Nicholas MacIlvaine’s problem with his rental BMW 3 Series is common. Unfortunately, the resolution is even more common. Or should I say, the lack of resolution.
This is the weekly feature called Case Dismissed!, where I try — and fail — to help someone. But as I’ve always said, your failures can teach you more than your successes.
Certainly, MacIlvaine’s did.
Customer loyalty tested over dispute
MacIlvaine was an American expatriate living in Amsterdam last year. He rented the vehicles from Sixt for a total of 12 months, switching cars several times.
“When I returned one of the cars, they said that I had to pay 500 euros in damage because there were scuffs on the bumper,” he says. “They sent photos of the scuffs, and they are there.”
The 500 euro ($623) charge raised an immediate red flag with me because it’s about the same amount as an insurance deductible. Car rental agencies are known to hit their customers with these charges, hoping to avoid dealing with their insurance company.
“I dispute that I caused the scuffs and that 500 euros is a reasonable damage claim for a scuffed bumper,” says MacIlvaine.
Sixt promptly forwarded the claim to a collection agency. What followed was a series of tense exchanges in which he refused to pay, and Sixt’s collections agency threatens to take him to court. Not an ideal ending to a long-time business relationship. MacIlvaine estimates he paid Sixt a total of 13,000 euro last year, making him one of the company’s best customers. Too bad they’re willing to throw it all away over a scuffed bumper, he says.
Unveiling the missing pieces of the rental
I reviewed the entire case file and found that a few important things were missing. The 500 euro charge seemed suspicious, but the fact that the Amsterdam location hadn’t asked MacIlvaine to sign a form acknowledging the damage made me wonder: Were they just looking for a reason to ding him with a 500 euro bill?
Let me be clear on this issue: If you damage a rental car, you’re responsible. (Here’s our guide to renting a car.)
When MacIlvaine rented the car, it was not new. A form showed pre-existing damage on the vehicle — little dings and scuffs that existed from the previous rental.
“I’ve never paid much attention to those,” he says. “Scuffs and scratches on a bumper should be considered normal wear and tear, anyway. We are not talking about a dented door, or broken grill or anything. We’re talking about bumpers, which normally do get scratched and scuffed.”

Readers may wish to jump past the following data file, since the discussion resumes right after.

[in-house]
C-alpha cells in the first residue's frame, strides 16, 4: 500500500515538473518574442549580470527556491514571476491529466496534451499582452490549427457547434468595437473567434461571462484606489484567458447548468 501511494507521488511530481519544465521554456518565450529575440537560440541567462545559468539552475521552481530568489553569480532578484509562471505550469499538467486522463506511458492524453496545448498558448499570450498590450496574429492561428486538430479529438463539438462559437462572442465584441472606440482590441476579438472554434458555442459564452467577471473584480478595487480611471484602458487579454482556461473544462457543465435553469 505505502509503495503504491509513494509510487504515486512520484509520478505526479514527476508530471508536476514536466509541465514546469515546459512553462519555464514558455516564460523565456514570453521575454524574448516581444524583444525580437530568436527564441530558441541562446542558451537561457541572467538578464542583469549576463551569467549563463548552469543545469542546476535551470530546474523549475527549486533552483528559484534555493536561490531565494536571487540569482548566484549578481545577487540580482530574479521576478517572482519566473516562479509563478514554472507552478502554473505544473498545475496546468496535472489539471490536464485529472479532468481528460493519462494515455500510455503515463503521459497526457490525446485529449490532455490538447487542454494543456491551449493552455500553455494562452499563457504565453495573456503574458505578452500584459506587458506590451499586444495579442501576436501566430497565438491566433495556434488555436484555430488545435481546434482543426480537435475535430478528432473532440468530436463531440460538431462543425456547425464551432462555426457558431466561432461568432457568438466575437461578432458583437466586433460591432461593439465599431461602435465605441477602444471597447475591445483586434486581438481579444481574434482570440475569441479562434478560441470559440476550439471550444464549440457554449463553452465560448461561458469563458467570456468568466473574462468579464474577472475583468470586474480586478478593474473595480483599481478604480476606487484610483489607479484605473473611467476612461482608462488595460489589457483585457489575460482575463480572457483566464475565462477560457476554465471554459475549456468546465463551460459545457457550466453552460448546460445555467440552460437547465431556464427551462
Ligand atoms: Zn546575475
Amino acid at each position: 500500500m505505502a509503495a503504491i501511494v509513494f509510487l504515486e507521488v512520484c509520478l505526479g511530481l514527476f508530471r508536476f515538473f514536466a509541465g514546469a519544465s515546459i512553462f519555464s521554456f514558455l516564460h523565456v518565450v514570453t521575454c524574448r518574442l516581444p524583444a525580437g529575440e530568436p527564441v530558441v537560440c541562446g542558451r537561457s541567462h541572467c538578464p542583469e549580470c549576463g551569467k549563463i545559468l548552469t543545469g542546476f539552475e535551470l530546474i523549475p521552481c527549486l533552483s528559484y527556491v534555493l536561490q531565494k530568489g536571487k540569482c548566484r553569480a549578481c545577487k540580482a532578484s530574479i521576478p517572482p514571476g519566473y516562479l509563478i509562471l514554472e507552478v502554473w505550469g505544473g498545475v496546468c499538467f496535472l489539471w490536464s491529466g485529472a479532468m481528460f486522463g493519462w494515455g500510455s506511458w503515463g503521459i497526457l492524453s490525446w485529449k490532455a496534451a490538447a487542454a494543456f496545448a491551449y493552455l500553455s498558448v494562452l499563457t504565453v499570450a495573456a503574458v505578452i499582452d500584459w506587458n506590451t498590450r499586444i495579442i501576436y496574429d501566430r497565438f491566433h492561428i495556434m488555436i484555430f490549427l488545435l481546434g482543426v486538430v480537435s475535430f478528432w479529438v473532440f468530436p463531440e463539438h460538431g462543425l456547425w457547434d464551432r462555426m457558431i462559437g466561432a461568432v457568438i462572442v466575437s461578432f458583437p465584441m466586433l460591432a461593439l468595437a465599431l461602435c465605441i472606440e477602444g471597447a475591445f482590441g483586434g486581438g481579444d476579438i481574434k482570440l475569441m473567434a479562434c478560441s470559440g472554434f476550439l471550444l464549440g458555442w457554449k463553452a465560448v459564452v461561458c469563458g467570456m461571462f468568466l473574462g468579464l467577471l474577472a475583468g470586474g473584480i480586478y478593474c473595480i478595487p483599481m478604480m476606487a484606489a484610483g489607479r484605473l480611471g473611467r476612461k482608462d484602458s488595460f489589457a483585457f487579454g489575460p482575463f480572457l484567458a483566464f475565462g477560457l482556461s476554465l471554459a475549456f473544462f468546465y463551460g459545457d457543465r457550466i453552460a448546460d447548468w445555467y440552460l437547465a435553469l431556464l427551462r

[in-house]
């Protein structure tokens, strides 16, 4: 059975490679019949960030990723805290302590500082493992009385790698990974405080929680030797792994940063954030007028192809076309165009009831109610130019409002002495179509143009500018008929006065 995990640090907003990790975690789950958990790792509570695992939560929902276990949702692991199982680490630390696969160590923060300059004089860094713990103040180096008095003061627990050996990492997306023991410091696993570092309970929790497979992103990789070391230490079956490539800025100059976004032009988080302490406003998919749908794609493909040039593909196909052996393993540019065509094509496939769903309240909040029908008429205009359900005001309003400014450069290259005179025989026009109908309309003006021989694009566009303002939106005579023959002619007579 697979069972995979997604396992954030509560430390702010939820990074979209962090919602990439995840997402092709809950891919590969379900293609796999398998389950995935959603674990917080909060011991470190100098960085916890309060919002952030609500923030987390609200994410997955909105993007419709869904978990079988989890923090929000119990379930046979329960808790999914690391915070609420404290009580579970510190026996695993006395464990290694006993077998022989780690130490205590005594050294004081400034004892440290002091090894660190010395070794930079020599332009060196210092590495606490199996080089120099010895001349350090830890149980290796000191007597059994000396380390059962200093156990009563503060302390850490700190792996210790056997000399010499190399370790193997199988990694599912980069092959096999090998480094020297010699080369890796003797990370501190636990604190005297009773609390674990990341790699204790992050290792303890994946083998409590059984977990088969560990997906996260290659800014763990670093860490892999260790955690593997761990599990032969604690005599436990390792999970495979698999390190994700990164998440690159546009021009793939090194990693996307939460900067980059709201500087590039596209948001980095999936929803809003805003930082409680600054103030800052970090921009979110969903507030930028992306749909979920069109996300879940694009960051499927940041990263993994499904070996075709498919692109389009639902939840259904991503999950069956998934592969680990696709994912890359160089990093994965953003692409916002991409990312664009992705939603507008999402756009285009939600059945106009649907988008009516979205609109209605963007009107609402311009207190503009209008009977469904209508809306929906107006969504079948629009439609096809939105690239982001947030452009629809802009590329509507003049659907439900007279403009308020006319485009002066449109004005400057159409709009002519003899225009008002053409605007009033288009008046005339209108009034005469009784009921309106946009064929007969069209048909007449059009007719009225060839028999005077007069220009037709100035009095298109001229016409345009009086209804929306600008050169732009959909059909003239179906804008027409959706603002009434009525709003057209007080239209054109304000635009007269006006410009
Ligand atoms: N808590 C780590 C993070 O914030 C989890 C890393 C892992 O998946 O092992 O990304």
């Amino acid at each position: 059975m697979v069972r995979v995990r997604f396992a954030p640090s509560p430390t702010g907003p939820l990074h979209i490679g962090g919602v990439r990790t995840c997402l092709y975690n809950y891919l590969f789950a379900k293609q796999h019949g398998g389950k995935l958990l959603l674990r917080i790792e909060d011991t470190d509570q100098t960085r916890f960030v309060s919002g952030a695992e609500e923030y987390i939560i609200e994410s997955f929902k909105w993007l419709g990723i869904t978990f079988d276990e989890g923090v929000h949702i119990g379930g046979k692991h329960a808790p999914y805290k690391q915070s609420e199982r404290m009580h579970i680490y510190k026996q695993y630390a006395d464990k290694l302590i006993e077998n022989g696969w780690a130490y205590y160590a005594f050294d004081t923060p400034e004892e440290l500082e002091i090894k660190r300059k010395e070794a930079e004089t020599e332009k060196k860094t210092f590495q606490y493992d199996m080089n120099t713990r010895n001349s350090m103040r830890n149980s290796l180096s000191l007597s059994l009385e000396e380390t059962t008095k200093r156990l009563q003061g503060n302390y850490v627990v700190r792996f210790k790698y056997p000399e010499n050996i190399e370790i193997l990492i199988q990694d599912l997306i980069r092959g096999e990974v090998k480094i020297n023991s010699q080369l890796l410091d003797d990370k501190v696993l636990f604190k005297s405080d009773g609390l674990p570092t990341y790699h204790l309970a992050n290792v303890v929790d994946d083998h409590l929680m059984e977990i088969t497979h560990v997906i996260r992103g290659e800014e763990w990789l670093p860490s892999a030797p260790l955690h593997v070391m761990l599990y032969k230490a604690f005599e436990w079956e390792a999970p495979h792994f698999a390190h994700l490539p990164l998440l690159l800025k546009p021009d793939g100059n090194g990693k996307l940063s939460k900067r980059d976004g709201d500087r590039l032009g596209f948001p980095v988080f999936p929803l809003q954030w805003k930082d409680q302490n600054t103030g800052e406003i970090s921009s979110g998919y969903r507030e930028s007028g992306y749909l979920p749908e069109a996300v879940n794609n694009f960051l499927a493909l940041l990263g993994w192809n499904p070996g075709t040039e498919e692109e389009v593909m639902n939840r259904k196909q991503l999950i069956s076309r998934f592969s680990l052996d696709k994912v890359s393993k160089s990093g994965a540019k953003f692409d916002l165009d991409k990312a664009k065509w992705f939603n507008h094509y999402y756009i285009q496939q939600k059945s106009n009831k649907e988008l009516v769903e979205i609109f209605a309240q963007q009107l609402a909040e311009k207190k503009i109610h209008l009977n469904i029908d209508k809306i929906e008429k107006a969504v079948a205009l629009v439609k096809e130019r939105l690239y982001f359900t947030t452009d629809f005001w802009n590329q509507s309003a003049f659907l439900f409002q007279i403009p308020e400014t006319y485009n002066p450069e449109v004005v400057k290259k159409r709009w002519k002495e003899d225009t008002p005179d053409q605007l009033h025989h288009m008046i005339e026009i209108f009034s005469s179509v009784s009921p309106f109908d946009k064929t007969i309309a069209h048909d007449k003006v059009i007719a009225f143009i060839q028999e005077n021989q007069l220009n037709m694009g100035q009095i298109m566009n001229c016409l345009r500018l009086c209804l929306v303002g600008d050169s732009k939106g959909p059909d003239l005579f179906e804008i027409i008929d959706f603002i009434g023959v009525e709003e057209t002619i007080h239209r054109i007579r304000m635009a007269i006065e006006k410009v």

My advocacy team and I thought this case was worth bringing to Sixt. So we did.
Here’s its response:
Mr MacIlvaine hired a BMW 3 Series Estate with no previous damage. A note is always made of any vehicle damage in the hire contract, such that our customers are aware of the state of their hire car when they accept it. Any such damage is also explicitly brought to the customer’s attention at the counter before they sign the hire contract.
When Mr MacIlvaine returned the BMW, scratches were found on both sides of the front bumper. These scratches were considerable in nature and went through all the layers of paintwork. The new damage was recorded in a vehicle return form in the presence of Mr MacIlvaine, which he then signed.
Sixt had the damage examined by the GKK Gutachtenzentrale company. The company’s experts determined that damage had been caused in the amount of 1,420.82 euros (incl. VAT). As Mr MacIlvaine had taken out comprehensive cover with a reduced excess of 500 euros, he was only invoiced for this amount, in accordance with the contractual agreements.
In his letter to you, Mr MacIlvaine stated that he suspected Sixt of using damage of this nature as an additional source of revenues. We resolutely repudiate this. Sixt deals with every instance of damage to one of its fleet vehicles in accordance with a structured damage process and makes its costs and procedures transparent to its customers at all times. As Sixt is a service company, customer satisfaction and understandable procedures are its top priorities. Mr MacIlvaine was also provided with all the relevant documents regarding this instance of damage.
Based on the contractual agreements with the customer and the expert opinions, it can therefore be said that Sixt has behaved correctly.
So there you have it. The 500 was because MacIlvaine had Sixt’s optional insurance (something the correspondence MacIlvaine shared with me didn’t make clear). The damage to his Beemer actually cost 1,420 euro to fix, which, on reflection, doesn’t sound like a minor scuff.
I don’t know if there’s anything else I can do except to write about this case and warn anyone who will listen. Take those “before” and “after” photos of your rental. When you return the car, get an associate to acknowledge your return in writing, if possible, to verify the car is undamaged.
Does MacIlvaine really have to pay $623 for the damage? I’m afraid so. Should he have to? That remains an open question.